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Tuva - Western Mountains, Siberia (Center on Interactive Map)

Map of Tuva - Western Mountains, Siberia

Map of Tuva - Western Mountains, Siberia

Western Tuva, Inside The Yurt Western Tuva, Ghenghis Khan Statue Western Tuva, Outside the Yurt Western Tuva, Ancient Turkic Carving Western Tuva, Sacred Site Western Tuva, Taiga
Western Tuva, Ladas Western Tuva, Mountaintop Western Tuva, Valley
Ortolan Bunting (Emberiza hortulana) Female Siberian Stonechat (Saxicola maurus) Juveniles Bluethroat (Luscinia svecica)  Juvenile Tree Pipit (Anthus trivialis) Water Pipit (Anthus spinoletta) Water Pipit (Anthus spinoletta)
Siberian Stonechat (Saxicola maurus) Siberian Stonechat (Saxicola maurus) Male Siberian ssp Rufous-streaked Accentor (Prunella himalayana) Rufous-streaked Accentor (Prunella himalayana) Eurasian Red Squirrel (Sciurus vulgaris) Ortolan Bunting (Emberiza hortulana) Male

Alpine mountains and forested valleys.



7/23/2008: We spent several hours driving to reach the home of Mergen's brother in Western Tuva. They lived in this wooden house without indoor plumbing. The house was nice, though, and we were staying the night. I had a bit of insomnia due to the hot weather, and the house was especially weatherproofed for the extreme winters here.

The next morning, we visited a statue of Ghenghis Khan that had been sitting in some field for some thousands of years. The story goes that someone tried to steal the statue for his home, but of course he met a grisly death. The statue was returned to the field by the family.

There was this other place with a number of stone markers left behind by Turkic people centuries before. My highlight of that area was the multitude of giant grasshoppers around. Late in the afternoon, we finally made it to our campsite next to some yurts. I guess these people were also relatives of Mergen... it seems that everyone here is loosely related.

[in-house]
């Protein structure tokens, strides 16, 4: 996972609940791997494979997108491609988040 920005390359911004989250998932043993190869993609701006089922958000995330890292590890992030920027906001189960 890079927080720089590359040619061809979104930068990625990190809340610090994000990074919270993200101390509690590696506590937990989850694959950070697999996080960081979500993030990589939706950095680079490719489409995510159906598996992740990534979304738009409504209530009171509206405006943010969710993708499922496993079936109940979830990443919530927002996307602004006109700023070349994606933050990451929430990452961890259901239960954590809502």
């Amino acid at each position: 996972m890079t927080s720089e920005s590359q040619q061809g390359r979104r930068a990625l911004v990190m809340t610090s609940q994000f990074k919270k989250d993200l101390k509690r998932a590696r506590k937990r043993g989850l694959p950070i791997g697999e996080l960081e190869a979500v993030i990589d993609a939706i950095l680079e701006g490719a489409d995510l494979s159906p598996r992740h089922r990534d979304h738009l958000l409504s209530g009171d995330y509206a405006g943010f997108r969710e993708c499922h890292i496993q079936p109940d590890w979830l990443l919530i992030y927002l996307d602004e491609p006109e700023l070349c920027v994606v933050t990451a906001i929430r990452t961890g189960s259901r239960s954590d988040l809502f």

7/24/2008: We spent the next couple of days hiking around in the forests and steppes around the campground. We met this 93 year old cigarette smoking woman who was somehow related to Mergen. This woman wintered in her yurt and lived mostly off of bread and milk. Surprisingly, she seemed as agile as a woman half her age, but she certainly looked every day of her 93 years.

We took another hike through swarms of flies to a highland area. I will have to say that the scenery in this area was the best that I saw in my one month in Russia.

One of the highlights was getting fresh cream for one of the herders in a nearby yurt. We dipped bread in the cream and topped it with sugar. That is the staple diet in this area. By morning, the cream had turned into butter, and believe it or not, it was not considered good to eat at this stage. I found it delicious, however.

7/25/2008: The last day in the mountains, we hiked several miles over a mountain pass into this area of radioactive cold springs. Everybody and their mother drives their beaten down Ladas on the "dirt road" to bathe in these curative springs. And I thought that I was the only person crazy enough to drive the economy car on the four-wheel-drive roads.

Anyway, all of the springs have various curing powers, and they are also nearly ice-cold. We learned that Mergen had a problem with "Angina" as a child. He was taken to these springs for two weeks of cold spring therapy. After that, he had no health complaints to speak of. In a similar vein, we learned about a relative of his who had been struck by lightening as a boy. The strike had hurt his leg, and he complained about a limp. The boy's parents buried him up to his waist in the middle of their yurt for two days after which the complaints stopped.

We took turns bathing ourselves in one of the springs (to fight bronchitis, it said). People are segregated by gender and go into a hut where the cold water pours over your head and back. I found that exposing oneself to extreme conditions is a common theme in Russia. Believe me, after that, I will not be complaining about any bronchitis.

Previous Visit (Tuva - Kyzyl: 7/22/2008)
Next Visit (Tuva - Kyzyl: 7/25/2008)

Species Recorded (17)

Birds ( 16 )

Old World Tree Warblers ( Phylloscopidae )
Yellow-browed Warbler - Phylloscopus inornatus

Old World Flycatchers and Chats ( Muscicapidae )
Siberian Stonechat - Saxicola maurus

Cranes ( Gruidae )
Demoiselle Crane - Anthropoides virgo

Sandpipers and Allies ( Scolopacidae )
Common Sandpiper - Actitis hypoleucos
Common Snipe - Gallinago gallinago

Jays and Crows ( Corvidae )
Eurasian Nutcracker - Nucifraga caryocatactes

Chickadees and Titmice ( Paridae )
Coal Tit - Periparus ater
Willow Tit - Poecile montanus

Dippers ( Cinclidae )
White-throated Dipper - Cinclus cinclus

Thrushes and Allies ( Turdidae )
Bluethroat - Luscinia svecica
Mistle Thrush - Turdus viscivorus

Wagtails and Pipits ( Motacillidae )
Olive-backed Pipit - Anthus hodgsoni
Water Pipit - Anthus spinoletta
Tree Pipit - Anthus trivialis

Brushfinches, Seedeaters, Sparrows, and Allies ( Emberizinae )
Ortolan Bunting - Emberiza hortulana

Old World Sparrows ( Passeridae )
Himalayan Accentor - Prunella himalayana




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